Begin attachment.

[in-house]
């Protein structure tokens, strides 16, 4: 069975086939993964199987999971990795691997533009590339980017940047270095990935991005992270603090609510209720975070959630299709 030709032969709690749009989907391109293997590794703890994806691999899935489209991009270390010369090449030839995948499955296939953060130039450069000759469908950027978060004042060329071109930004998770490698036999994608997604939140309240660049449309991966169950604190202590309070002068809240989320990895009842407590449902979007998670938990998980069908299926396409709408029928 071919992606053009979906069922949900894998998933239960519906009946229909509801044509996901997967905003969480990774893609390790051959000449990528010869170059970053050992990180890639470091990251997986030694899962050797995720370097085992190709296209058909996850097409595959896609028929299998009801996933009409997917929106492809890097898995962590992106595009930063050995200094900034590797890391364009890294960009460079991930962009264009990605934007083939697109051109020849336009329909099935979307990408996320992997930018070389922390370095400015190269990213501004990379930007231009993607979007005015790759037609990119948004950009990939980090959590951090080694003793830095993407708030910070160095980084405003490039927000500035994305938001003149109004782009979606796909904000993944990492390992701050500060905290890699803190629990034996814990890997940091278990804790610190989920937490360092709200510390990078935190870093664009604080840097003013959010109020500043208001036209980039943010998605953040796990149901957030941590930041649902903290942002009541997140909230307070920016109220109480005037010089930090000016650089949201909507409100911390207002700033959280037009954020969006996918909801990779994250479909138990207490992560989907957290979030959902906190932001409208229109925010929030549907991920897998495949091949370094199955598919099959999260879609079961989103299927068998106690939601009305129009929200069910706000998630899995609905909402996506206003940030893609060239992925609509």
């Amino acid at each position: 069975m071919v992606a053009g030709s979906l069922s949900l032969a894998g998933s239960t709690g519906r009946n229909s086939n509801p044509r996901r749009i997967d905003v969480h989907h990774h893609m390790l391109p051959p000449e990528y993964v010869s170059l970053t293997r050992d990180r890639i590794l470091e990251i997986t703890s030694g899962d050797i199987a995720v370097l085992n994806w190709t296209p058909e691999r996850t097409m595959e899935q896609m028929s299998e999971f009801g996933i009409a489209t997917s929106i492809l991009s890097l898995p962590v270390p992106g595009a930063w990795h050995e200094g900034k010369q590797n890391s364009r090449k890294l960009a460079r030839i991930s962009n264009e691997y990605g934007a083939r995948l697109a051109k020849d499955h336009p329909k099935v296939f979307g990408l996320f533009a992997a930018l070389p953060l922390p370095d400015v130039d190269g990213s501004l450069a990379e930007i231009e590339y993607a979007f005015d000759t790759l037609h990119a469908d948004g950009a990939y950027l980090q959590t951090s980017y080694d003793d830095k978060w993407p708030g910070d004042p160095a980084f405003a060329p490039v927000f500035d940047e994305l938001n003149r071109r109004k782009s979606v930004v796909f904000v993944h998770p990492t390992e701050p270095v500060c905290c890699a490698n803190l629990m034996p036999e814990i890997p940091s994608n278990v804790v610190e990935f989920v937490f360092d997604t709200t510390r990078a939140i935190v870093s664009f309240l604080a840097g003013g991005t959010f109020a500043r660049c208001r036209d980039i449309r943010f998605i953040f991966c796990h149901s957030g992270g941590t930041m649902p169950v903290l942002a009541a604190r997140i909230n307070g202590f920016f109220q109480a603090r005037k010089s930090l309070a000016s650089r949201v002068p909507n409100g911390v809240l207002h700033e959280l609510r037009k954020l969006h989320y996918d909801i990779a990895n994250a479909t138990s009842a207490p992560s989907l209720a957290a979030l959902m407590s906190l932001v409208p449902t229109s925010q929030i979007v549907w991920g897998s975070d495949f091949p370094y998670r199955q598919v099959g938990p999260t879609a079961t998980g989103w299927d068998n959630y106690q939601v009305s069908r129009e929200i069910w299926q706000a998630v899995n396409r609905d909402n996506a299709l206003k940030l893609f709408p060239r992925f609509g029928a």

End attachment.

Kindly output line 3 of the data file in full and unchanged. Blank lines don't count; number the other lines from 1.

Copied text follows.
């Amino acid at each position: 069975m071919v992606a053009g030709s979906l069922s949900l032969a894998g998933s239960t709690g519906r009946n229909s086939n509801p044509r996901r749009i997967d905003v969480h989907h990774h893609m390790l391109p051959p000449e990528y993964v010869s170059l970053t293997r050992d990180r890639i590794l470091e990251i997986t703890s030694g899962d050797i199987a995720v370097l085992n994806w190709t296209p058909e691999r996850t097409m595959e899935q896609m028929s299998e999971f009801g996933i009409a489209t997917s929106i492809l991009s890097l898995p962590v270390p992106g595009a930063w990795h050995e200094g900034k010369q590797n890391s364009r090449k890294l960009a460079r030839i991930s962009n264009e691997y990605g934007a083939r995948l697109a051109k020849d499955h336009p329909k099935v296939f979307g990408l996320f533009a992997a930018l070389p953060l922390p370095d400015v130039d190269g990213s501004l450069a990379e930007i231009e590339y993607a979007f005015d000759t790759l037609h990119a469908d948004g950009a990939y950027l980090q959590t951090s980017y080694d003793d830095k978060w993407p708030g910070d004042p160095a980084f405003a060329p490039v927000f500035d940047e994305l938001n003149r071109r109004k782009s979606v930004v796909f904000v993944h998770p990492t390992e701050p270095v500060c905290c890699a490698n803190l629990m034996p036999e814990i890997p940091s994608n278990v804790v610190e990935f989920v937490f360092d997604t709200t510390r990078a939140i935190v870093s664009f309240l604080a840097g003013g991005t959010f109020a500043r660049c208001r036209d980039i449309r943010f998605i953040f991966c796990h149901s957030g992270g941590t930041m649902p169950v903290l942002a009541a604190r997140i909230n307070g202590f920016f109220q109480a603090r005037k010089s930090l309070a000016s650089r949201v002068p909507n409100g911390v809240l207002h700033e959280l609510r037009k954020l969006h989320y996918d909801i990779a990895n994250a479909t138990s009842a207490p992560s989907l209720a957290a979030l959902m407590s906190l932001v409208p449902t229109s925010q929030i979007v549907w991920g897998s975070d495949f091949p370094y998670r199955q598919v099959g938990p999260t879609a079961t998980g989103w299927d068998n959630y106690q939601v009305s069908r129009e929200i069910w299926q706000a998630v899995n396409r609905d909402n996506a299709l206003k940030l893609f709408p060239r992925f609509g029928a």